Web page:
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Sunday, November 05, 2006


For Immediate Release:
Tuesday, October 24th, 2006

Tells Utility to Go Jump in a Smoke Stack

Fight Over Stack-Smooching Latest Twist in Pollution Controversy

(Dallas---) Dismissing a TXU ultimatum to quit displaying its corporate logo on a smoke stack being kissed by a giant mock-up of Governor Rick Perry or be sued, longtime DFW-based anti-pollution group Downwinders At Risk today told the utility its threat was just so much hot air.

“Rick Perry’s Smoke Stack Love World Tour will stay on the road as is, and no amount of huffing and puffing by TXU attorneys is going to stop it,” said Becky Bornhorst, a Downwinders board member, referring to the group’s traveling, smoke-belching, sculpture by its official name. “There are some things TXU can’t buy, including the First Amendment of the US Constitution.”

Bornhorst, and fellow DAR board member Merle Roten, sent a letter to TXU today that rejected the company’s claims that use of the TXU logo on the group’s satirical float was a trademark infringement. Today was the last day of a ten-day period that TXU had given Downwinders to remove the logos, or face legal action.

At the center of the fight is a huge, eight-foot tall Styrofoam bust of Governor Perry puckering up to a smoke stack adorned with the company logos of DFW cement plant owners TXI and Ash Grove, as well as TXU. Mounted atop a hay trailer like a politicized Mardi Gras entry, the piece is head-turning commentary on what Downwinders says is Perry’s favoritism toward DFW’s oldest, dirtiest polluters. They complain that Perry is refusing to require modern pollution controls for Midlothian cement plants that could greatly reduce air pollution in DFW and dramatically improve public health. They accuse him of doing the same thing with new coal plants.

The group has vowed to travel the state with its rolling editorial cartoon, shadowing Perry as much as possible as long as he refuses to require modern controls on the cement plants.

As a result of the media attention given the float when it debuted outside the gubernatorial debate in Dallas on October 6th, TXU Executive Vice President and Corporate Counsel David Poole, sent a certified letter to Downwinders saying use of the company’s “starmark” trademark on the smoke stack that was the object of the over-sized Perry’s affections was against the law.

According to TXU’s letter, unless Downwinders removed the logo from its float, “TXU will have no choice but to protect its trademark from infringement and pursue all available legal remedies for the infringement and dilution of TXU’s registered trademark. Please be clear it is not TXU’s objective to have to bring litigation related to this matter but your immediate cessation of the infringement of TXU’s registered trademark is necessary for you to avoid TXU being forced to do so.” It gave Downwinders 10 days from receipt of he letter to reply in writing to the utility.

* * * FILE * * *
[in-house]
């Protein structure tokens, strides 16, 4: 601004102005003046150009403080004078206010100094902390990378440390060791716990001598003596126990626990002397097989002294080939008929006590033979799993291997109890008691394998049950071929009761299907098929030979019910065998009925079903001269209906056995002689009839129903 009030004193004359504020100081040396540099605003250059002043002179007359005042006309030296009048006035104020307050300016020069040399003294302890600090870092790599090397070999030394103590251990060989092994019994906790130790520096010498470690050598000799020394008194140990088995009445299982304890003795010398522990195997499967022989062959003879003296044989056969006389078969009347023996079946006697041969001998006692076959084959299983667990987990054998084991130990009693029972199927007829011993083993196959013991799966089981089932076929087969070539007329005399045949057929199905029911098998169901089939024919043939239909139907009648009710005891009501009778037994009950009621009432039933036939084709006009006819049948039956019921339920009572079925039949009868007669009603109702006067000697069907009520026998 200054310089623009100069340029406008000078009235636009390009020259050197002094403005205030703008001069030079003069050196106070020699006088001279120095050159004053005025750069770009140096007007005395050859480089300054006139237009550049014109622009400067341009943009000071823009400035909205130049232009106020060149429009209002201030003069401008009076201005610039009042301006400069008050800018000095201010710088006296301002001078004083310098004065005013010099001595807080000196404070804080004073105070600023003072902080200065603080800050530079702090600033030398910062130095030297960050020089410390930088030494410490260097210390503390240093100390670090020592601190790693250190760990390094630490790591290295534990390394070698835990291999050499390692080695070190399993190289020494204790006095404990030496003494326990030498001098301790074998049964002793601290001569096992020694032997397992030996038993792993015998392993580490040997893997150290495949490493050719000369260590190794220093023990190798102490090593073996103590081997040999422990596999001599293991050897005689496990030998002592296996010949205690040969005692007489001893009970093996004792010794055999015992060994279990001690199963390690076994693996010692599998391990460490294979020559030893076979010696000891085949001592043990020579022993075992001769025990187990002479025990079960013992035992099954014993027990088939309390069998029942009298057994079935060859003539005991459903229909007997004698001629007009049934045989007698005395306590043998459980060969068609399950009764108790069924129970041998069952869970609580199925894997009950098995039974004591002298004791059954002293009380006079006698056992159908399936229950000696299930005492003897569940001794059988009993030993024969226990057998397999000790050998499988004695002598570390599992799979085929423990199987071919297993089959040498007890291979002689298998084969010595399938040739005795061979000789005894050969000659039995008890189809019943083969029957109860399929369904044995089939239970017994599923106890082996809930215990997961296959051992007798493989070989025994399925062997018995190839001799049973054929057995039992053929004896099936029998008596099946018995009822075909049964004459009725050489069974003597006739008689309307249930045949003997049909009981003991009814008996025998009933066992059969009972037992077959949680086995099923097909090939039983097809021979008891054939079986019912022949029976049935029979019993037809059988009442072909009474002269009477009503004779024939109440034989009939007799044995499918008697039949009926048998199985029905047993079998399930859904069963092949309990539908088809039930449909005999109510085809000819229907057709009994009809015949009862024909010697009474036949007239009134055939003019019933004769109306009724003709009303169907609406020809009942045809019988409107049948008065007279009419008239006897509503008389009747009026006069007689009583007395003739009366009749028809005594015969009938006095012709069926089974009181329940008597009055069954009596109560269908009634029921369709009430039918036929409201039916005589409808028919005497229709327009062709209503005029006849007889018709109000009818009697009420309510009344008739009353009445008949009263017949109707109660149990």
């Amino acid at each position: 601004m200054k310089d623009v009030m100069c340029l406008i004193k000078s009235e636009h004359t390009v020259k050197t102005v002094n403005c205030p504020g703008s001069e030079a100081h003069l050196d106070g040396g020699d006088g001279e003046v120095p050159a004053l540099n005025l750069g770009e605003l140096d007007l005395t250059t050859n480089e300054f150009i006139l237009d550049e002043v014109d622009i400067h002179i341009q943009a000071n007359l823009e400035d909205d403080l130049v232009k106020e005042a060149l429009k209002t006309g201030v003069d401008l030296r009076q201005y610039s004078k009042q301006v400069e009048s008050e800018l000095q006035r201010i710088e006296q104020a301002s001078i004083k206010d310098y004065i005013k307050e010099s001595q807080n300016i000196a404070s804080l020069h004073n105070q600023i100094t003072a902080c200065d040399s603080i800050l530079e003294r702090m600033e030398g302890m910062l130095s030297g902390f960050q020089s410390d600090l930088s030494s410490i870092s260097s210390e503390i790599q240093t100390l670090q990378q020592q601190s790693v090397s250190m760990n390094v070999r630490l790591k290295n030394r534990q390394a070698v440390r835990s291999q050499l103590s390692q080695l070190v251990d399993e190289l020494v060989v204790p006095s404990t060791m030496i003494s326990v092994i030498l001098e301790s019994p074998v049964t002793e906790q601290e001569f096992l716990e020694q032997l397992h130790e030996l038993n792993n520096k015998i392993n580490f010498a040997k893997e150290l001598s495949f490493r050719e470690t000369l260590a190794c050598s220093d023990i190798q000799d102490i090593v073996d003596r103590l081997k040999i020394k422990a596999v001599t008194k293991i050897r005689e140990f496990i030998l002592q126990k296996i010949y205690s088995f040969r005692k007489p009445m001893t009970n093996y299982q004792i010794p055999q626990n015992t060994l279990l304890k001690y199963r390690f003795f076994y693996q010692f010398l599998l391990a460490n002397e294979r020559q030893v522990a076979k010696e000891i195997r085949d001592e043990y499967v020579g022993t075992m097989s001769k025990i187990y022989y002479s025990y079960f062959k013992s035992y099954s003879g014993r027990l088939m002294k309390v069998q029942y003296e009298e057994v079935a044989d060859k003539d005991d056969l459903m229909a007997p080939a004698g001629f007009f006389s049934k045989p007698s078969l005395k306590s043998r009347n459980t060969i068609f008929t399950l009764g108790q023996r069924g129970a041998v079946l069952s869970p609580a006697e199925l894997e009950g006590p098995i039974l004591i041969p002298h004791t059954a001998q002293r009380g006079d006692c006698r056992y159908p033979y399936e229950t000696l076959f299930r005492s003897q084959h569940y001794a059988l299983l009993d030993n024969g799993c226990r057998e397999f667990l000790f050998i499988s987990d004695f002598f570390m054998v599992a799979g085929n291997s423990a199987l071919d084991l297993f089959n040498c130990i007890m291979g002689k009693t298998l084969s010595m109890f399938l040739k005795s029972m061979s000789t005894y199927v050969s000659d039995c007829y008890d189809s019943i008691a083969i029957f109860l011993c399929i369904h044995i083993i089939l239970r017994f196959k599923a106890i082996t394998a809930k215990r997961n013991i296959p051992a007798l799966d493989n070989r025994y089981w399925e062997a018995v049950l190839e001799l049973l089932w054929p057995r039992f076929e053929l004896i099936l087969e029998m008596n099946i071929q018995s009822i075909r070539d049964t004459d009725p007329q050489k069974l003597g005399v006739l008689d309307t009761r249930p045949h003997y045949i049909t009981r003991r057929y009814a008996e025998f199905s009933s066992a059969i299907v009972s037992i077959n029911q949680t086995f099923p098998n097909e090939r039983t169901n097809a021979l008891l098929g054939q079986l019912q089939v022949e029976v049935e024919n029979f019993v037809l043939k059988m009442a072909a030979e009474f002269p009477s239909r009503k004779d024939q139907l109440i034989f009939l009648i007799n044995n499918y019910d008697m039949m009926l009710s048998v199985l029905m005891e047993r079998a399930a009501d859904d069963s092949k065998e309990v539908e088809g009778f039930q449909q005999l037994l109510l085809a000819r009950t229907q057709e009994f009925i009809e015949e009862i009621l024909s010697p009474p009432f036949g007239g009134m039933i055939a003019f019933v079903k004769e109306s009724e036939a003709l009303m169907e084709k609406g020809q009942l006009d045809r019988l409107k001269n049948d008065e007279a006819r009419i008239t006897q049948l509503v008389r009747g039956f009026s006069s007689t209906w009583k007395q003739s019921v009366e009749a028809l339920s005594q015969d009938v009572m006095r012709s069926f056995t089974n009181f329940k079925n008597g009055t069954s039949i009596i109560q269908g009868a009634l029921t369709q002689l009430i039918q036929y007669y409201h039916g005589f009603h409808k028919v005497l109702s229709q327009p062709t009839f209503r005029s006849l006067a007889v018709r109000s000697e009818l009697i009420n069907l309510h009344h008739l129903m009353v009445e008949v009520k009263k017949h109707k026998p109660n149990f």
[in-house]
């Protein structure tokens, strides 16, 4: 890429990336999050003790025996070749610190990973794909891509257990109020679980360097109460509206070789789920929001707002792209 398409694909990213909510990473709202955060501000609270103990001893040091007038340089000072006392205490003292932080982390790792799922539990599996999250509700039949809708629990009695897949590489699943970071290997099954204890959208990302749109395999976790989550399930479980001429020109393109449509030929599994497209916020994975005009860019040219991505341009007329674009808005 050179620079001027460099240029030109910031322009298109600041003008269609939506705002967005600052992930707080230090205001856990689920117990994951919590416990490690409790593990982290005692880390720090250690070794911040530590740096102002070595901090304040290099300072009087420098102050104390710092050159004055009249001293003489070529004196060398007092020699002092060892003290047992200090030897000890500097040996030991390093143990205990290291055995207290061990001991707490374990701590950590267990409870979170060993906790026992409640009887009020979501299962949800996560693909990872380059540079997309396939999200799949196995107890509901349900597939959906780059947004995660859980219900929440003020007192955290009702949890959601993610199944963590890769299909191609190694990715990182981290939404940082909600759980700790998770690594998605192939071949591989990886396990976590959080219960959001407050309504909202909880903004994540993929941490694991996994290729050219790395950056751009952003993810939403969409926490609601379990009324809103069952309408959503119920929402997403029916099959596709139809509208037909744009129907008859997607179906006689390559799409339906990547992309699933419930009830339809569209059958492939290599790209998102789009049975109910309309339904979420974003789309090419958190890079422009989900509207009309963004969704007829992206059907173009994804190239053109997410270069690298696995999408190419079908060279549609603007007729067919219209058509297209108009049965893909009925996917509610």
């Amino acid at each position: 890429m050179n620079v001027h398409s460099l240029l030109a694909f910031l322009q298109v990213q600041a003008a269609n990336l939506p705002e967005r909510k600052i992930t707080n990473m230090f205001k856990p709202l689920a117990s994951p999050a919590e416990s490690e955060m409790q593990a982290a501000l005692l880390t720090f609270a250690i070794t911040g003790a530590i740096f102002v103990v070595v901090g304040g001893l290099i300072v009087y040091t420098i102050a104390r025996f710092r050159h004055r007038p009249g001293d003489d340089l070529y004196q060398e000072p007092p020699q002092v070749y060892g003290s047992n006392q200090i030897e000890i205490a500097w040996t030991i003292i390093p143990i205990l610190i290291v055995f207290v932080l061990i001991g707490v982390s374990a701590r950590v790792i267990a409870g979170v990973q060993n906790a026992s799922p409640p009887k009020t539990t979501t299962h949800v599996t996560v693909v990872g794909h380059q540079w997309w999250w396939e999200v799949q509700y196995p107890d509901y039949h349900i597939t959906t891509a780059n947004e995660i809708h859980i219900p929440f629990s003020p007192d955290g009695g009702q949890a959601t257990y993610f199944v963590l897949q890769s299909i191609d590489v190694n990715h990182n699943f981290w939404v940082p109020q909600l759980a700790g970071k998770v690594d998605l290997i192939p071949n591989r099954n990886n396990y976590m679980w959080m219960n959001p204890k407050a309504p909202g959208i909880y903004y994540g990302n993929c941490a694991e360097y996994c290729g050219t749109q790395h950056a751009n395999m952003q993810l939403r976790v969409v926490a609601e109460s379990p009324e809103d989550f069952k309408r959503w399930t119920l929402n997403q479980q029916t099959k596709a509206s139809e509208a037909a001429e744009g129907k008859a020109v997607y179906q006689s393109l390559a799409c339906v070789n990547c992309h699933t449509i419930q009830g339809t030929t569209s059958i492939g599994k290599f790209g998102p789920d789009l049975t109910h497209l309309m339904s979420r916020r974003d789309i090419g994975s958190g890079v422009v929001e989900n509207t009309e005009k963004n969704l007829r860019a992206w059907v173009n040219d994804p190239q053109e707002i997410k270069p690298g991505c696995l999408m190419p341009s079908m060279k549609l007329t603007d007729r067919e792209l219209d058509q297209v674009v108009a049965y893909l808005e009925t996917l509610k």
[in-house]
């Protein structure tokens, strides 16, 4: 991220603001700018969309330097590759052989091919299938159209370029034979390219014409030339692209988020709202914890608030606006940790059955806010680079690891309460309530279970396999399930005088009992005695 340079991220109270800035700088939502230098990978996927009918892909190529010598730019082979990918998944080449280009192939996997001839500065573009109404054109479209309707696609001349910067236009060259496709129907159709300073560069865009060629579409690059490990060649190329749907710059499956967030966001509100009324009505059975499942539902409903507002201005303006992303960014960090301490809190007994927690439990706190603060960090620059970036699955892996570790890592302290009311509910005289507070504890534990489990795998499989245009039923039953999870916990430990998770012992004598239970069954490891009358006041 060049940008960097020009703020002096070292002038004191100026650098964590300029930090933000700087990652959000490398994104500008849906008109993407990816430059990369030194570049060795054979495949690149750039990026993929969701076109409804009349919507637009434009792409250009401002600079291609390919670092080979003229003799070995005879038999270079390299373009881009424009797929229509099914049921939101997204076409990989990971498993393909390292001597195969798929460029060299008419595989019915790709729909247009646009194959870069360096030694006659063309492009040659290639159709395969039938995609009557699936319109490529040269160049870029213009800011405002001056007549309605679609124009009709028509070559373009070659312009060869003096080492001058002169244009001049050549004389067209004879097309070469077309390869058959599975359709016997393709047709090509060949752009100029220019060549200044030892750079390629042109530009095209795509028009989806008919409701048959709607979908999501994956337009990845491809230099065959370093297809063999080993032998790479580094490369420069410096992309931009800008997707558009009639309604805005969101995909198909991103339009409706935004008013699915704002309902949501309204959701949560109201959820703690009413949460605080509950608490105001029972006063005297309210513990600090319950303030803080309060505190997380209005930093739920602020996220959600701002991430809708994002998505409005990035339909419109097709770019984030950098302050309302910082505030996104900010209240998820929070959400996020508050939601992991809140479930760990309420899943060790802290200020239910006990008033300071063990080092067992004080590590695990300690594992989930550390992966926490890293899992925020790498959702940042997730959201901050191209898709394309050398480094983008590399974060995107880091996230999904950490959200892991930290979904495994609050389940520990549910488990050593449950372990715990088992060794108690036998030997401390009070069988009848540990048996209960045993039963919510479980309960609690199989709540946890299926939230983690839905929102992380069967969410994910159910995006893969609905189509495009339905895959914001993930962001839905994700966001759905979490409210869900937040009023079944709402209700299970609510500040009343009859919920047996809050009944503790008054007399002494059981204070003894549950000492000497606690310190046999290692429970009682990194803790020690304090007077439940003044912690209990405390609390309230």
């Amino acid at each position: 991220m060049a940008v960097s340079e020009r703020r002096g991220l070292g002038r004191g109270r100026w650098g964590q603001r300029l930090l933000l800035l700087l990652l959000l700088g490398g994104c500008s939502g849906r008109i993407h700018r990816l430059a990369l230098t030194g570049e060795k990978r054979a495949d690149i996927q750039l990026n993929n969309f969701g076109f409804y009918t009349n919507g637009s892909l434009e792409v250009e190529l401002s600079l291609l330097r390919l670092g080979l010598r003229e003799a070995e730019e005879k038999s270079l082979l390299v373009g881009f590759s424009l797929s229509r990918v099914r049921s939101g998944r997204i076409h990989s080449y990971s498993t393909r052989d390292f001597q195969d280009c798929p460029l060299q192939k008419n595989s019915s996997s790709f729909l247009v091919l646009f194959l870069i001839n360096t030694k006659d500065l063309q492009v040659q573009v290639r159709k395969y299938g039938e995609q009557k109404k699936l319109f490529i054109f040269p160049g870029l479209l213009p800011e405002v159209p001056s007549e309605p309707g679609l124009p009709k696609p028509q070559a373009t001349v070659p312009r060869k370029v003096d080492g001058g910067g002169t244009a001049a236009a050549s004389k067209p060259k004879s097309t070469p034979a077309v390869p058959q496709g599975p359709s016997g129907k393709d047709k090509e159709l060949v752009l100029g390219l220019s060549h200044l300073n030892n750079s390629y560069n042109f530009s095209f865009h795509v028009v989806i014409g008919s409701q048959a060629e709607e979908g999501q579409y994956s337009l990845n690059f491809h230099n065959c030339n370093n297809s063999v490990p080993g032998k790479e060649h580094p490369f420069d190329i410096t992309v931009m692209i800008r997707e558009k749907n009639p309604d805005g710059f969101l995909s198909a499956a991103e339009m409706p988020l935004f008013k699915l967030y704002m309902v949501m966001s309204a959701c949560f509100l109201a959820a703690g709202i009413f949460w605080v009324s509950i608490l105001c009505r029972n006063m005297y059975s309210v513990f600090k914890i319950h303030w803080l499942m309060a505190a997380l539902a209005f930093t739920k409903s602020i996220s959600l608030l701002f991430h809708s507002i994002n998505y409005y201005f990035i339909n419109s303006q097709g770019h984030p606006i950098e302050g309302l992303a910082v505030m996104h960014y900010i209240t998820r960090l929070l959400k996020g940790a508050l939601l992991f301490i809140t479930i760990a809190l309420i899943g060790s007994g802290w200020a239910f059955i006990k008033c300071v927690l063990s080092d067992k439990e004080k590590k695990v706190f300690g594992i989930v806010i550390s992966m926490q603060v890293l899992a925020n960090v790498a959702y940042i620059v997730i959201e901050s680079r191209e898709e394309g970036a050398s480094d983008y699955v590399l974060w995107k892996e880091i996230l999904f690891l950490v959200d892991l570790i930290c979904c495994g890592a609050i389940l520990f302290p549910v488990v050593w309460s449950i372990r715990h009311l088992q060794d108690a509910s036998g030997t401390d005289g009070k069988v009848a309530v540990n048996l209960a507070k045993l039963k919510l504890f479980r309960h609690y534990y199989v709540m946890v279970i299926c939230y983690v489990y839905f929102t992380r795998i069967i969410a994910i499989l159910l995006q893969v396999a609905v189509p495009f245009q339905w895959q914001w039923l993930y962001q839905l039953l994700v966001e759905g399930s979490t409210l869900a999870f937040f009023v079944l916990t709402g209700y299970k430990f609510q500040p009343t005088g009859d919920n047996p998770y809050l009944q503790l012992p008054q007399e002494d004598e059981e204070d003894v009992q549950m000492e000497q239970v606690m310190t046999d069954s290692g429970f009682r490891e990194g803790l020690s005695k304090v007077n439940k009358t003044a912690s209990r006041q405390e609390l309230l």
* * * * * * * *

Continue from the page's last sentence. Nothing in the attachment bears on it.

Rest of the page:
Today that reply came and it was a defiant refusal to back down by Downwinders. Citing what they said were “laughable” legal arguments by TXU, Dallas ACLU attorney Michael Linz and Washington DC-based Public Citizen attorney Paul Levy argued that the First Amendment trumps any claim of corporate exclusivity regarding the company’s logo.

“Really, TXU should be ashamed of itself for sending out this threat of litigation, presumably in the hope of intimidating citizens who want to participate in the political process,” said Levy in a letter to the utility’s General Counsel.

Added Jim Schermbeck, another Downwinders’ board member, “After 12 years of battling DFW’s largest industrial polluters, the EPA and the state of Texas, we’re not ones to run from a fight when there are fundamental principles at stake. And we’re sure as hell not giving up our American citizenship just because TXU says ’boo.”

With Downwinders’ formal rejection of its demands, the next move is up to TXU. Suing Downwinders would only draw more attention to the air pollution issue, and the utility’s closeness to the governor, at a time when it’s trying to portray itself as environmentally friendly and defend against charges of manipulating the market.

As of Tuesday, there haven’t been threats of lawsuits over the float from either TXI or Ash Grove, but Schermbeck said he wouldn’t be surprised if all three companies end up trying to take some sort of legal action.

“These guys are not used to hearing the word “no.” Especially since they’ve been dealing with Rick Perry for the last six years. Their first response will be to try and punish us uppity citizens, constitutional rights be damned. But at the hourly rates their lawyers charge, it would be a very expensive mistake.”

TXU’s October 11th letter threatening legal action can be viewed at:
Downwinders At Risk attorney Paul Levy’s October 24th response to TXU can be viewed at: